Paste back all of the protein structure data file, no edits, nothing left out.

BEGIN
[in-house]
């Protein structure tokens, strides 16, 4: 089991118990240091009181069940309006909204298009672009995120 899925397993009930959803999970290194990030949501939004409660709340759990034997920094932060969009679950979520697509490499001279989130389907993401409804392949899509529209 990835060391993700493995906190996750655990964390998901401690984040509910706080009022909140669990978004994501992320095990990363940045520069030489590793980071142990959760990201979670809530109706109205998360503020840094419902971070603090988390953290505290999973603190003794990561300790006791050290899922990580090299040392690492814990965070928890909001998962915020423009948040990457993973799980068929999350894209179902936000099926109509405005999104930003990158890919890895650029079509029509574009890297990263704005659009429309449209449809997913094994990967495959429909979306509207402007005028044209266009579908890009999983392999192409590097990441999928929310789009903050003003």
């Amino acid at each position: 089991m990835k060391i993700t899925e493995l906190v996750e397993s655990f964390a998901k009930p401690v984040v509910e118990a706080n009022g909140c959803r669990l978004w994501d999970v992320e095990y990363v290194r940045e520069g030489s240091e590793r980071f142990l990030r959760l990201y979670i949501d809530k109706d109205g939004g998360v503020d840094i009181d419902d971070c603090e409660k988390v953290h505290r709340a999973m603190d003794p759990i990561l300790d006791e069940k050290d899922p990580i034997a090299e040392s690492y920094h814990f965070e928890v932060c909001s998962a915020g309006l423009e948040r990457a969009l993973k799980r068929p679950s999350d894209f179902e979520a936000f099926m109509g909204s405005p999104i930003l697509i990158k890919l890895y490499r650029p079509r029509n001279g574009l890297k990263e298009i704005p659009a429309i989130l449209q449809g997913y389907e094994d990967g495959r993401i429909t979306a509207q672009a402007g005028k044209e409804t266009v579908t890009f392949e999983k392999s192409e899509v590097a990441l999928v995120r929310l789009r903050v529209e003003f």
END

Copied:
[in-house]
């Protein structure tokens, strides 16, 4: 089991118990240091009181069940309006909204298009672009995120 899925397993009930959803999970290194990030949501939004409660709340759990034997920094932060969009679950979520697509490499001279989130389907993401409804392949899509529209 990835060391993700493995906190996750655990964390998901401690984040509910706080009022909140669990978004994501992320095990990363940045520069030489590793980071142990959760990201979670809530109706109205998360503020840094419902971070603090988390953290505290999973603190003794990561300790006791050290899922990580090299040392690492814990965070928890909001998962915020423009948040990457993973799980068929999350894209179902936000099926109509405005999104930003990158890919890895650029079509029509574009890297990263704005659009429309449209449809997913094994990967495959429909979306509207402007005028044209266009579908890009999983392999192409590097990441999928929310789009903050003003």
């Amino acid at each position: 089991m990835k060391i993700t899925e493995l906190v996750e397993s655990f964390a998901k009930p401690v984040v509910e118990a706080n009022g909140c959803r669990l978004w994501d999970v992320e095990y990363v290194r940045e520069g030489s240091e590793r980071f142990l990030r959760l990201y979670i949501d809530k109706d109205g939004g998360v503020d840094i009181d419902d971070c603090e409660k988390v953290h505290r709340a999973m603190d003794p759990i990561l300790d006791e069940k050290d899922p990580i034997a090299e040392s690492y920094h814990f965070e928890v932060c909001s998962a915020g309006l423009e948040r990457a969009l993973k799980r068929p679950s999350d894209f179902e979520a936000f099926m109509g909204s405005p999104i930003l697509i990158k890919l890895y490499r650029p079509r029509n001279g574009l890297k990263e298009i704005p659009a429309i989130l449209q449809g997913y389907e094994d990967g495959r993401i429909t979306a509207q672009a402007g005028k044209e409804t266009v579908t890009f392949e999983k392999s192409e899509v590097a990441l999928v995120r929310l789009r903050v529209e003003f």